- Hudson Hawk. While breaking into the auction house, Eddie uses a suction cup device to cut out a hole in a glass door. It's large enough that he and Tommy Five-Tone can slip inside.
- Mission: Impossible
- In Mission: Impossible II, Ethan Hunt laser-cuts a hole through glass and jumps through into the lab.
- In Mission: Impossible – Ghost Protocol, Ethan has to enter a room in the Burj Khalifa from the outside. His laser glass cutter malfunctions though before he can finish cutting the hole and he has to break the glass with his feet to get into the building.
- Undercover Brother. Played for Laughs when Undercover Brother breaks in through a window. He slices a circle in the window and then taps on it. This causes the entire rest of the window to shatter, leaving the cut-out circle intact.
- Older Than Television: Sherlock Holmes does this in Arthur Conan Doyle's short story "The Adventure of Charles Augustus Milverton", 1904. In the words of Dr. Watson: "The place was locked, but Holmes removed a circle of glass and turned the key from the inside."
- The Stainless Steel Rat does this when breaking into an Inland Revenue office complex to wipe his and Angelina's tax record clean. At one point he is poised on a very narrow windowsill manipulating a glass cutter and a suction disc, so as to be able to remove the glass circle cleanly without triggering any alarms.
- In The Mad King by Edgar Rice Burroughs, the hero cuts a circular hole in a window using a diamond ring borrowed from the heroine.
- In the 1960's Batman episode "The Purr-Fect Crime", Catwoman uses her glove/claws to carve a hole through a museum display case.
- In one arc of Mission Top Secret, Neville Savage and his Accomplice of the Week uses a glass cutter to steal a vase from a museum. However, the hole is far too small so he ends up having to break the glass case anyway.
- Call of Duty: Ghosts: A laser-powered item called the Glass Cutter appears exclusively for the level "Federation Day," where it is used to break in through the building's windows.
- Broken Sword:
- Broken Sword: The Shadow of the Templars: In the opening cutscene of the Director's Cut, the killer gains access to his victim's place by using a glass cutter on the balcony window.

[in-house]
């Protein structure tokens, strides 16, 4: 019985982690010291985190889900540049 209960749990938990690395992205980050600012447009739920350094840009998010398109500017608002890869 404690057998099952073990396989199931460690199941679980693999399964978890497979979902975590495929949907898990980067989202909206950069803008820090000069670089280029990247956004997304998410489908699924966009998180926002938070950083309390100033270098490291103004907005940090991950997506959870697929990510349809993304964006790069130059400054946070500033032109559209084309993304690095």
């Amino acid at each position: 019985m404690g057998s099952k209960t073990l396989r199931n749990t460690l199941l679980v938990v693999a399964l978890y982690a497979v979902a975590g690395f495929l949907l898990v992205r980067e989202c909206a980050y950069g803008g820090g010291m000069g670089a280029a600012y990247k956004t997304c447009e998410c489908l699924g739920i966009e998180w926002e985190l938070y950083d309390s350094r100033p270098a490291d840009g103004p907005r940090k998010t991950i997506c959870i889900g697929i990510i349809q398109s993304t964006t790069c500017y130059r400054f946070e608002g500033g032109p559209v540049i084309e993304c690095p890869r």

- In Broken Sword: The Serpent's Curse, George cuts the window in Henri's office using the engagement ring he found in the safe.
- Chris Fisher's illustrated fanfic Of Mice and Mayhem has the Rescue Rangers use a sharpened stylus to cut an access hole in the window of a research laboratory in an effort to rescue Gadget and other small critters caged there. Defeated when one young mouse, eager to be helpful, opens the window lock, which triggers an intrusion alarm.
- Looney Tunes: "Beanstalk Bunny" sees Bugs and Daffy trapped inside a transparent tureen. Just when it looks as though Daffy's efforts to get through to Bugs have failed, upon which he resigns himself to the same pose to await his fate, Bugs produces a pocket glass-cutting device and leaves two character-shaped holes for Elmer the giant to view in his dinner preparations.
- Batman: The Animated Series used this one a bit. Catwoman does this with her claws twice in her introductory episode; the first time, she cuts a small hole for her cat, Isis, to climb through. Batman does this with one of his batarangs. And in "Harley and Ivy", Harley Quinn starts to use a circle cutter on a glass case in a museum—but Poison Ivy accidentally triggers a different alarm in the same museum, so Harley just smashes the case.